Is your local authority breaking the law?

The Defra documents, which clearly show Ministerial consent has only ever been obtained for 3 buildings.
Not fencing, gates, or tarmac car parks and tracks.
None of the tarmac in the two car parks on the Common, none of the car parking machines and none of the fencing and gates are legal.

Is your local authority breaking the law?

As far as the car parks themselves are concerned, since Attorney General v Southampton Corporation [1969], they need Ministerial consent.

As DEFRA Common Land Guidance Sheet 5 emphasises, unauthorised works completed before 1/10/07 cannot be authorised by S. 38 of the Commons Act 2006. Furthermore, it is now too late to make retrospective S. 194 applications.

The status quo might have been able to have been regularised had the National Trust elected to do so before 1/10/07. As they didn't, to regularise the position, they must now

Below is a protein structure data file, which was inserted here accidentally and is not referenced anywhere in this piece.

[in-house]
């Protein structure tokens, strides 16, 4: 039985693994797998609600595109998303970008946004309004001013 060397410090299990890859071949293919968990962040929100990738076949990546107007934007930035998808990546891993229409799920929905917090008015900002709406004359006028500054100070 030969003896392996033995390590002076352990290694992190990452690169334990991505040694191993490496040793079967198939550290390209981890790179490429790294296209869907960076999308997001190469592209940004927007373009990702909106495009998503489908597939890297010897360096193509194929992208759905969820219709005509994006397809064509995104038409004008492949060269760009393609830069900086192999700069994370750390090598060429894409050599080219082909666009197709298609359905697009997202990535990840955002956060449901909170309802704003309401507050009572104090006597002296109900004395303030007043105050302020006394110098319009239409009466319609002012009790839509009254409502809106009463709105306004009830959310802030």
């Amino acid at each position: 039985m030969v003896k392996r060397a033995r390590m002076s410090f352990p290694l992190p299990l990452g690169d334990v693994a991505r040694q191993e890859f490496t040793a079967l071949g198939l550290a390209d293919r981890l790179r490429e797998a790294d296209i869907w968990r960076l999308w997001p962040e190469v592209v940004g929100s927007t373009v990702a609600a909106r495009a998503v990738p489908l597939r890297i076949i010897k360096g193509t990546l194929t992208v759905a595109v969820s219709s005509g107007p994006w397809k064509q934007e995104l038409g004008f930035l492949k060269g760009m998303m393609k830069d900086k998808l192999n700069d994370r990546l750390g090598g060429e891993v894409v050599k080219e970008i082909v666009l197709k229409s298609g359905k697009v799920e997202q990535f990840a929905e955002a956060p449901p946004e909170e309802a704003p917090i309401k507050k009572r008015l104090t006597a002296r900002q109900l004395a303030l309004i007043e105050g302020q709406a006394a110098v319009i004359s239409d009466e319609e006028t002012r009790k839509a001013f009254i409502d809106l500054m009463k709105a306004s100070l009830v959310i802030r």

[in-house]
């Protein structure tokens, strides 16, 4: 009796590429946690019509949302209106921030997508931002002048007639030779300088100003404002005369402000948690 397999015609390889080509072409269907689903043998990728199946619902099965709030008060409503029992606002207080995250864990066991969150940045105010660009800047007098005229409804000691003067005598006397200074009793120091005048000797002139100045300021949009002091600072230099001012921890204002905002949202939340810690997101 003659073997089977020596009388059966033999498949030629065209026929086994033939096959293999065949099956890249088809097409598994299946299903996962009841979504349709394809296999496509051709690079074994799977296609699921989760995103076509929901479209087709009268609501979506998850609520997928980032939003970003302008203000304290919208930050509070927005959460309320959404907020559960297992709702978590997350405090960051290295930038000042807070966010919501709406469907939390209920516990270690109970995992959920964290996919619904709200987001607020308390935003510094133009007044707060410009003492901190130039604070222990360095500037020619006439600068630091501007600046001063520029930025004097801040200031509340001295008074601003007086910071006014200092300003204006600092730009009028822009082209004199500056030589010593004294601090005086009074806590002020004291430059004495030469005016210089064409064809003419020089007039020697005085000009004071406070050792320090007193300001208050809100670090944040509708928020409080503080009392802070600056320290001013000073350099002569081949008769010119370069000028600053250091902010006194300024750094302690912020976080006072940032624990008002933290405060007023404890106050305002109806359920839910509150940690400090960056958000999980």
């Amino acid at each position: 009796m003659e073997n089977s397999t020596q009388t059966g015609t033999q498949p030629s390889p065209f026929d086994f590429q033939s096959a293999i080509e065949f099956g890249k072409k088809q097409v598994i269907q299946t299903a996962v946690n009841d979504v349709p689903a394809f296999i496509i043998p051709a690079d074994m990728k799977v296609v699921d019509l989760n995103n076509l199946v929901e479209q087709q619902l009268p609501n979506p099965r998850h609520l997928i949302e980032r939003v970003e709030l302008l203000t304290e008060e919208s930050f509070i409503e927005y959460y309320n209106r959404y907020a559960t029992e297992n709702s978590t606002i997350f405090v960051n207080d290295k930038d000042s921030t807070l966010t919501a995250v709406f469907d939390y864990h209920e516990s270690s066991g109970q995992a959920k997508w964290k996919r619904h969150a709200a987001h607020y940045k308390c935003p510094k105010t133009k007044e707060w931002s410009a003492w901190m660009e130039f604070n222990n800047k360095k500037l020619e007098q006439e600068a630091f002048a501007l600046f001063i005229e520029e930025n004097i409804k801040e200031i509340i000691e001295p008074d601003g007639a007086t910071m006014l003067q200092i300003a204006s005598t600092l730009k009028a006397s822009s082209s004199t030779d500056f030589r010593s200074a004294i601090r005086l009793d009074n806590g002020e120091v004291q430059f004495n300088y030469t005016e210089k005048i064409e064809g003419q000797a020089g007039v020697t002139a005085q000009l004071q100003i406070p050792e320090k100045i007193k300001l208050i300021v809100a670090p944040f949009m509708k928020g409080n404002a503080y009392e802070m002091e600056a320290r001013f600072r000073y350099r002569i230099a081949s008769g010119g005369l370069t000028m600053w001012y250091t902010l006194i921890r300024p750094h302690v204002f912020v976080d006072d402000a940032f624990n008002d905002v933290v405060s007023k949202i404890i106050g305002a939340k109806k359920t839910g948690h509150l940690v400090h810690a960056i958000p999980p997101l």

• either de-register the land the unlawful works are on, providing exchange land as necessary,
  • or remove the unauthorised works, and reinstate the land to open common.

Will the National Trust be prepared to do that?

On the other hand, National Trust , we could do a deal.
Is your local authority breaking the law?We wont tell Defra what you have been doing – if you open up Runnymede Common for horses and riders?
Nothing could be fairer than that.

What's more, could you please tell Surrey County Council to take down the illegal Surrey CC Highway authority blue roundels stopping horses accessing Coopers Hill ! There is no record of any stopping up of the carriageway for equestrians.

There was a highway from Coopers Hill Lane to the common which is shown on the Inclosure award plan. This has been fenced off by the National Trust. This would make a reasonable circular ride with the common for all those horses on Priest Hill. But it is no longer possible.

Is your local authority breaking the law?
Is it failing to maintain bridleways?
Is it refusing to allow you to ride on land on which you are entitle d to ride?
Is it failing to maintain bridlegates?
Please let us know